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FORGET-SADNESS-GRASS, Antony Di Nardo’s sixth collection, takes its name from the Chinese ideogram for daylily, that tawny orange blossom, “an escape of Asiatic origin,” which bursts its borders in the summer and, in this book, finds its way into poetry that blurs the line between the cyclical and empirical, between mysticism and lyricism. In poetry that surprises as much as it illuminates, Di Nardo delves into aspects of mortality, of memory and forgetting, the cycles of loss and discovery. He pictures the daylily with a precision that relies on the sonic and visual play of language, his aesthetics rooted in garden soil yet sublime as it seeks the splendour of open skies. If poetry can transport the mind and push the clouds aside, Forget-Sadness-Grass does just that. The book invites the reader to experience the lyric in a colloquial and contemporary re-imagining of a common roadside flower with a Stevensian subtlety and virtuosity in far more than thirteen ways.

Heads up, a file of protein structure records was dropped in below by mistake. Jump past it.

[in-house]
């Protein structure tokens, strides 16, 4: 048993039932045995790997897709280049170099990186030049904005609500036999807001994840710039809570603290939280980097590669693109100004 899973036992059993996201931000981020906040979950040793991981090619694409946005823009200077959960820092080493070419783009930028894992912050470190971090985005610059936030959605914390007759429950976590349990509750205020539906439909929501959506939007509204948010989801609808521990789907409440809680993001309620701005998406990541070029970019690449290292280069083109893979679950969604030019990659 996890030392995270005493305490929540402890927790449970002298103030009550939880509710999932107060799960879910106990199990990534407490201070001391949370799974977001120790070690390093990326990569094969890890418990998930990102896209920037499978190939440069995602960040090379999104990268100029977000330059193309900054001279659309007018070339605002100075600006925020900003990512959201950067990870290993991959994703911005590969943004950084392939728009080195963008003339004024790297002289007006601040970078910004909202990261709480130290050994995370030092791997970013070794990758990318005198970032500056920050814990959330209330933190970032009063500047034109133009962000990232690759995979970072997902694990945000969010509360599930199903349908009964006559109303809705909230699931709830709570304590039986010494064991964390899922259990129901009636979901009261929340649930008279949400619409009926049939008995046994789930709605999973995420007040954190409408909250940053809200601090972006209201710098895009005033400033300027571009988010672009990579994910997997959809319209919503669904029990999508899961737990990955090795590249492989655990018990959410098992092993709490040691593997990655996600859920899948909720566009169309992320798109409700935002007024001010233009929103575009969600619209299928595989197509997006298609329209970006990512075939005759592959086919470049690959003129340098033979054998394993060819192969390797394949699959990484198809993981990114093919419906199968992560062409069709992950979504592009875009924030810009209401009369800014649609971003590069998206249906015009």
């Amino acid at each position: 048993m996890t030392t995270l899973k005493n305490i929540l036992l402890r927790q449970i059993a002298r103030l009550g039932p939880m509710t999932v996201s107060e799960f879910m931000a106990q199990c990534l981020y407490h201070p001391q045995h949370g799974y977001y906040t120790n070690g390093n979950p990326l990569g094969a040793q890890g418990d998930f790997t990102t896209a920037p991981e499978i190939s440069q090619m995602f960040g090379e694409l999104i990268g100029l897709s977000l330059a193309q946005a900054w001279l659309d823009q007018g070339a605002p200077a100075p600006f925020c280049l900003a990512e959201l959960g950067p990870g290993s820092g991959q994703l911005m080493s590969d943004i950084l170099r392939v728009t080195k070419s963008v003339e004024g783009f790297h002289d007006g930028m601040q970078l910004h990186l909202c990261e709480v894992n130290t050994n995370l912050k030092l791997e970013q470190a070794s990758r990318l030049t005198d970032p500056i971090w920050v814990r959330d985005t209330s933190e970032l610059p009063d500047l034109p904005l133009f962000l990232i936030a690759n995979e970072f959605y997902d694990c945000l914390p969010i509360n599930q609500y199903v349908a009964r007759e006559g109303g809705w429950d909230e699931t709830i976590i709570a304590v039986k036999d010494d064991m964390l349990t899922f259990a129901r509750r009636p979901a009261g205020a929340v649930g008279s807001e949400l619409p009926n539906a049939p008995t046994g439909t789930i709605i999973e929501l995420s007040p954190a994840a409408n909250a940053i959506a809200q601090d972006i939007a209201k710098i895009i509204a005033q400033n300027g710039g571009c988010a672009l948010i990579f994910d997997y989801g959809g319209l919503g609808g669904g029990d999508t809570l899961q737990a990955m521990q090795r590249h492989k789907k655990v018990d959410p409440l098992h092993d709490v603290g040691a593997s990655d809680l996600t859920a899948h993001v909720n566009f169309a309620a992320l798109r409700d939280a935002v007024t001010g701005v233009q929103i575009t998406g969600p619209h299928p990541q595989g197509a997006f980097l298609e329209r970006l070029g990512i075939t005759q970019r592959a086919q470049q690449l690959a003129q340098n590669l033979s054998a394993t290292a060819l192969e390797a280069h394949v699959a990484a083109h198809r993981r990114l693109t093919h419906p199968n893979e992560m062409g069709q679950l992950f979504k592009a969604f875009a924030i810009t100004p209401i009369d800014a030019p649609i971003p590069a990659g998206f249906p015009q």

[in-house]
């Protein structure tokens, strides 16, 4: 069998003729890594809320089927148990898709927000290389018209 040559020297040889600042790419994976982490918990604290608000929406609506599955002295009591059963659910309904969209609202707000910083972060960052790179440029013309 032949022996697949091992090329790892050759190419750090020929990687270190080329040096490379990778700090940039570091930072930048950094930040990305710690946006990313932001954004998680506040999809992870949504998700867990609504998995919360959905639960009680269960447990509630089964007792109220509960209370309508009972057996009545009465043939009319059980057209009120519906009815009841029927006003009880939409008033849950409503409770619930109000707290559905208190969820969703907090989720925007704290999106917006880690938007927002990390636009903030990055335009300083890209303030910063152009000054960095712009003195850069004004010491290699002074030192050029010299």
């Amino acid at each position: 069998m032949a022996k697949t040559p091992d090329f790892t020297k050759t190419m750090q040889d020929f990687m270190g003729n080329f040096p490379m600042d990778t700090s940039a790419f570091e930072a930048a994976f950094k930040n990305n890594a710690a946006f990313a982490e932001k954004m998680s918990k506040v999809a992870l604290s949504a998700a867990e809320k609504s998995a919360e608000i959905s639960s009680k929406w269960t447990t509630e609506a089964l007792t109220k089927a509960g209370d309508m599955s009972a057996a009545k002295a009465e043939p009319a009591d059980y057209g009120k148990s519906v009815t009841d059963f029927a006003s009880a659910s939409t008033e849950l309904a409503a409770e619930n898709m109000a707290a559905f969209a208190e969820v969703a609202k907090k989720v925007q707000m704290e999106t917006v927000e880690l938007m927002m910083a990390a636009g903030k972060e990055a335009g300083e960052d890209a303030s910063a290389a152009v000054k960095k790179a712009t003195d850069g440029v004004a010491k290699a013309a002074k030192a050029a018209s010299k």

"This is a wonderfully variegated collection, where the poet evokes the life of the daylily, meditating on its beauty, couture, and transience, making surprising and mysterious connections to our personal experiences while expressing universal truths." — Laurence Hutchman, Author of In the Writers’ Words: Conversations with Ten Canadian Poets
Antony Di Nardo was born in Montreal and is the author of three previous collections of poetry. Recent work has been translated into both French and Italian, and appears in several anthologies. In 2017 he won Exile's Gwendolyn MacEwen Prize for Best Suite of Poems. He divides his time between Sutton, Quebec, and Cobourg, Ontario.